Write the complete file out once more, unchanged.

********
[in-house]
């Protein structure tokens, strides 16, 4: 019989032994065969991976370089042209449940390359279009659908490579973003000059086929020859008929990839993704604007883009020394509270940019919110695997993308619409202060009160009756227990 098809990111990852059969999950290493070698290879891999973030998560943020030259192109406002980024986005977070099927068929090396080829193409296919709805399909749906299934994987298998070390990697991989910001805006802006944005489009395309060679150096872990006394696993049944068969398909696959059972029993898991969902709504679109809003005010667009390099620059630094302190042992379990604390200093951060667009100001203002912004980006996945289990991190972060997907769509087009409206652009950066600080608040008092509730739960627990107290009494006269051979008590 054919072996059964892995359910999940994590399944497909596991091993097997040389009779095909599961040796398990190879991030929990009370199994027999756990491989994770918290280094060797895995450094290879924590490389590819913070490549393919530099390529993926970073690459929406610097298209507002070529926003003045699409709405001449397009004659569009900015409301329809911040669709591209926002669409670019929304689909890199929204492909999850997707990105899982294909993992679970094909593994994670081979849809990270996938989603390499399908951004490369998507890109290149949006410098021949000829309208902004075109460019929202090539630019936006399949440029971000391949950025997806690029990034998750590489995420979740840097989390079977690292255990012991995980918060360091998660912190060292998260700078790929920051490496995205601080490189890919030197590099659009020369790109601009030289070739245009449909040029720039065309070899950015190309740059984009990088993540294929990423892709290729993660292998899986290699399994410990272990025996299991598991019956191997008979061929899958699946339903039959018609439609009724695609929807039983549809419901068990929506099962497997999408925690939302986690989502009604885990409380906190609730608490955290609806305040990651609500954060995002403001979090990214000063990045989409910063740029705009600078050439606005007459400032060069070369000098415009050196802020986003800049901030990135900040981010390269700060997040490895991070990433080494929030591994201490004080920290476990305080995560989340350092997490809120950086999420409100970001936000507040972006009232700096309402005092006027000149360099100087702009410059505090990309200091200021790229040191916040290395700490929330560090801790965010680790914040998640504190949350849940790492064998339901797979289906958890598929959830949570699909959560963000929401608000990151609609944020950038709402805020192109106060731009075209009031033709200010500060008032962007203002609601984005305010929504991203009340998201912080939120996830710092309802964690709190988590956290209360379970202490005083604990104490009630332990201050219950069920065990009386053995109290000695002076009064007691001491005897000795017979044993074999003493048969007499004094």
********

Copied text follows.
[in-house]
């Protein structure tokens, strides 16, 4: 019989032994065969991976370089042209449940390359279009659908490579973003000059086929020859008929990839993704604007883009020394509270940019919110695997993308619409202060009160009756227990 098809990111990852059969999950290493070698290879891999973030998560943020030259192109406002980024986005977070099927068929090396080829193409296919709805399909749906299934994987298998070390990697991989910001805006802006944005489009395309060679150096872990006394696993049944068969398909696959059972029993898991969902709504679109809003005010667009390099620059630094302190042992379990604390200093951060667009100001203002912004980006996945289990991190972060997907769509087009409206652009950066600080608040008092509730739960627990107290009494006269051979008590 054919072996059964892995359910999940994590399944497909596991091993097997040389009779095909599961040796398990190879991030929990009370199994027999756990491989994770918290280094060797895995450094290879924590490389590819913070490549393919530099390529993926970073690459929406610097298209507002070529926003003045699409709405001449397009004659569009900015409301329809911040669709591209926002669409670019929304689909890199929204492909999850997707990105899982294909993992679970094909593994994670081979849809990270996938989603390499399908951004490369998507890109290149949006410098021949000829309208902004075109460019929202090539630019936006399949440029971000391949950025997806690029990034998750590489995420979740840097989390079977690292255990012991995980918060360091998660912190060292998260700078790929920051490496995205601080490189890919030197590099659009020369790109601009030289070739245009449909040029720039065309070899950015190309740059984009990088993540294929990423892709290729993660292998899986290699399994410990272990025996299991598991019956191997008979061929899958699946339903039959018609439609009724695609929807039983549809419901068990929506099962497997999408925690939302986690989502009604885990409380906190609730608490955290609806305040990651609500954060995002403001979090990214000063990045989409910063740029705009600078050439606005007459400032060069070369000098415009050196802020986003800049901030990135900040981010390269700060997040490895991070990433080494929030591994201490004080920290476990305080995560989340350092997490809120950086999420409100970001936000507040972006009232700096309402005092006027000149360099100087702009410059505090990309200091200021790229040191916040290395700490929330560090801790965010680790914040998640504190949350849940790492064998339901797979289906958890598929959830949570699909959560963000929401608000990151609609944020950038709402805020192109106060731009075209009031033709200010500060008032962007203002609601984005305010929504991203009340998201912080939120996830710092309802964690709190988590956290209360379970202490005083604990104490009630332990201050219950069920065990009386053995109290000695002076009064007691001491005897000795017979044993074999003493048969007499004094």